ONE of the key players in the cultural life of the region enters its 40th year determined to remain true to its principles in uncertain times.
These were firmly laid out at yesterday’s Live Theatre spring season launch by Max Roberts, who has been artistic director since 1985.
In an impassioned speech he compared the attitude of the current Government to that of Margaret Thatcher’s in the 1980s when “Live Theatre hung on by the skin of its teeth because theatre was really under attack”.
He said: “We’re under threat once again and we’re going to keep fighting like we kept fighting in the 1980s and we’re going to move forward.”
Mr Roberts, who has directed many Live Theatre productions (including Lee Hall’s The Pitmen Painters which is to embark on another national tour, bringing it to the Theatre Royal in July), spoke of his mentor CP Taylor, the late Tyneside playwright who worked in Live’s education department.
“He taught me that a commitment to the place that you actually live and work in is a really important component of what will make a theatre company survive. That’s why we’re here, because we’ve always provided a platform for the region’s finest talent, whether writers, actors, technicians or even people involved in marketing.
“We are basically passionate about the place we live and work in and we are interested in its political, social and cultural history, which has informed so many of our plays.”
Despite proposed Newcastle City Council arts funding cuts which could cost Live Theatre £85,000 per year by 2015, the company looks better equipped to withstand external pressures than it did in the 1980s.
As well as plays and events announced yesterday, chief executive Jim Beirne led a tour of the old schoolhouse, adjacent to the Live Theatre complex, which has been transformed.
The Schoolhouse was built as a free school by a seafarers’ guild in 1712 and rebuilt in 1753. The future Admiral Lord Collingwood was a pupil there.
But the building has been empty for several years. Bought for £400,000 and restored by Brims Construction at similar cost, it will now be a revenue generator for Live Theatre as it looks to survive in a world of reduced public subsidy.
“The Schoolhouse creative hub is a further social enterprise for Live Theatre following the launch of www.beaplaywright.com and the opening of The Broad Chare gastro pub with Terry Laybourne in 2011,” Mr Beirne said.
Another fillip for the company is that Port of Tyne has agreed to support Live Theatre’s work through what promises to be a memorable anniversary year.
Max Roberts said the book Tyne View, which arose out of Michael Chaplin’s spell as writer-in-residence at Port of Tyne and was serialised in The Journal, is to be the inspiration for a play later in the year looking at Live’s 40th anniversary and the River Tyne which flows nearby. Andrew Moffat, chief executive of Port of Tyne, said: “We are delighted to be helping Live Theatre celebrate 40 years of discovering, developing and nurturing the talent and creativity that continues to be such a vital factor in ensuring our region is a good place to live, work, visit, invest and do business in.”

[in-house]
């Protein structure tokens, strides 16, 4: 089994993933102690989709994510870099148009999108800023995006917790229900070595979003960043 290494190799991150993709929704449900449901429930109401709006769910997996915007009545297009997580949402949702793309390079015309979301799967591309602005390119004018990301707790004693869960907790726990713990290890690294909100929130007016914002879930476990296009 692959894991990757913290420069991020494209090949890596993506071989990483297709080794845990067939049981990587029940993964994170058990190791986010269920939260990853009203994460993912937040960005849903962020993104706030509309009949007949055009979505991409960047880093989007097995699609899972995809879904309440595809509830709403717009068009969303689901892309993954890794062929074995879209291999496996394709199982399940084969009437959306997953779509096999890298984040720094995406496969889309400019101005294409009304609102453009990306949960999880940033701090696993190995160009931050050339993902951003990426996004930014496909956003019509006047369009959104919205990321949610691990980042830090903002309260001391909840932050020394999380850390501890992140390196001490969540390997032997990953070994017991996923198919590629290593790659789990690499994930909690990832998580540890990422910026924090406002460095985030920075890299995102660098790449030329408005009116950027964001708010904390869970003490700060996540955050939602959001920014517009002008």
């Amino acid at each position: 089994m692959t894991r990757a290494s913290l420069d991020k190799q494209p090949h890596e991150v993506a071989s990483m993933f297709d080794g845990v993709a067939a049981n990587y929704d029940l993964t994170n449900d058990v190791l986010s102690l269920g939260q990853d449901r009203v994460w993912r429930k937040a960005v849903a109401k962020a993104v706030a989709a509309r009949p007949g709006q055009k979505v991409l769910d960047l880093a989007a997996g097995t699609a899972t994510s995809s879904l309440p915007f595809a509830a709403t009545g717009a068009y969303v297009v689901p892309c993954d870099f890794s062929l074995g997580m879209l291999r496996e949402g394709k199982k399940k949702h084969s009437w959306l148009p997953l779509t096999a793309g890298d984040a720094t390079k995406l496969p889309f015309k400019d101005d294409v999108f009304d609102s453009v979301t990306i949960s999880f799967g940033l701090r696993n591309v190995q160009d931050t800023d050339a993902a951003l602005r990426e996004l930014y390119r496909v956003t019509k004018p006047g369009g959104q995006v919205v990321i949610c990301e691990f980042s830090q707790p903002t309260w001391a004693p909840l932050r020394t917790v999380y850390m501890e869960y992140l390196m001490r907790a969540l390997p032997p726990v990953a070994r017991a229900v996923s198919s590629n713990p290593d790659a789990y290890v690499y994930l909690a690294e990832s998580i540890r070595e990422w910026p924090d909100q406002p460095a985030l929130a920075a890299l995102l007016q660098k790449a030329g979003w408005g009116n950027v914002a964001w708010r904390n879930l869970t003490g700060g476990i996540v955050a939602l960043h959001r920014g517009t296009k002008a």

On stage there are many new productions to look forward to, including a play written by a Newcastle 12-year-old, an innovative drama by a playwright from Iran and two plays by 25-year-old rising star Alistair McDowall who grew up near Middlesbrough.
MICHAELA’S MISTAKE: Excelsior Academy pupil Chelsey Cleminson, from Scotswood, joins some exalted ranks by having her play – written when she was just 12 – professionally staged and premiered in Live’s Studio Theatre in April before embarking on a tour of schools. Actor Natalie Jamieson performed an excerpt from the play which warns of the dangers of internet dating. Chelsey, now 13, wrote her play as part of Live Theatre’s young writers’ initiative, Write Stuff.
WHITE RABBIT, RED RABBIT: Actors, writers and comedians closely associated with Live Theatre will return to the venue in February and March to perform in the play by young Iranian writer Nassim Soleimanpour. They include Chris Connel, Charlie Hardwick, John Hodgkinson, Shaun Prendergast, Sarah Millican and Patrick Monahan – but they will only be on stage one at a time. In this most challenging of productions, each performer will only receive the script – a different one for men and women – just before they step on stage. Nassim, a jovial character who appeared at yesterday’s launch via Skype, said the play came to him via a nightmare.
CAPTAIN AMAZING: Alistair McDowall, based in Manchester, said his play, to be staged in April, arose out of his idea of a superhero who gatecrashes live comedy nights to do stand-up. It was developed further after the idea won a special bursary from Live Theatre and will transfer to the Edinburgh Festival Fringe. A second McDowall play, Brilliant Adventures, set on a Middlesbrough housing estate, is a co-production between Live Theatre and Manchester’s Royal Exchange Theatre Company and is to be performed in Newcastle in May and June.
LIVE WITNESS: The Live Theatre building and its nooks and crannies are characters in this celebration conceived by Stella Duffy. Annie Rigby and Amy Golding, two of the region’s most innovative theatre directors, spoke of a production which seemed in danger of being sabotaged by a building reluctant to confront its forthcoming birthday. Lights kept going off and doors slamming. Not, we hope, a portent of budget disasters to come. The show takes place in May. Details are in the new February-May Live Theatre brochure which has information about the company’s new Friends scheme.